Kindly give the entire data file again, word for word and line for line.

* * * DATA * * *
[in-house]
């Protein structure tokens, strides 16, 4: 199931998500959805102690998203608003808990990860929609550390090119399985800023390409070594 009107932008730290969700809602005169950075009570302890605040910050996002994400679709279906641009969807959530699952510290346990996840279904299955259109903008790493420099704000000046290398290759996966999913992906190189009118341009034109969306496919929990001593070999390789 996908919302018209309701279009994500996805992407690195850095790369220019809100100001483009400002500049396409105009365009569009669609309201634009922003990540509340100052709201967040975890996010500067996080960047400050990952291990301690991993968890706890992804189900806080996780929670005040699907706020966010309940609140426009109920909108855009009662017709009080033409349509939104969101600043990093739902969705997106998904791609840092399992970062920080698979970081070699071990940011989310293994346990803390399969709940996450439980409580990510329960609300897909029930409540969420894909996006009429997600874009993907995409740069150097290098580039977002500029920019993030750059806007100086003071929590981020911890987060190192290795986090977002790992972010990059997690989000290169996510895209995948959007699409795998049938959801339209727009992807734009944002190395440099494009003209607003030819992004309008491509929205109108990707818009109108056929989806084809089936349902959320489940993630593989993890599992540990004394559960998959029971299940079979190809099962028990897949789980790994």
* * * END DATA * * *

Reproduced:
[in-house]
């Protein structure tokens, strides 16, 4: 199931998500959805102690998203608003808990990860929609550390090119399985800023390409070594 009107932008730290969700809602005169950075009570302890605040910050996002994400679709279906641009969807959530699952510290346990996840279904299955259109903008790493420099704000000046290398290759996966999913992906190189009118341009034109969306496919929990001593070999390789 996908919302018209309701279009994500996805992407690195850095790369220019809100100001483009400002500049396409105009365009569009669609309201634009922003990540509340100052709201967040975890996010500067996080960047400050990952291990301690991993968890706890992804189900806080996780929670005040699907706020966010309940609140426009109920909108855009009662017709009080033409349509939104969101600043990093739902969705997106998904791609840092399992970062920080698979970081070699071990940011989310293994346990803390399969709940996450439980409580990510329960609300897909029930409540969420894909996006009429997600874009993907995409740069150097290098580039977002500029920019993030750059806007100086003071929590981020911890987060190192290795986090977002790992972010990059997690989000290169996510895209995948959007699409795998049938959801339209727009992807734009944002190395440099494009003209607003030819992004309008491509929205109108990707818009109108056929989806084809089936349902959320489940993630593989993890599992540990004394559960998959029971299940079979190809099962028990897949789980790994």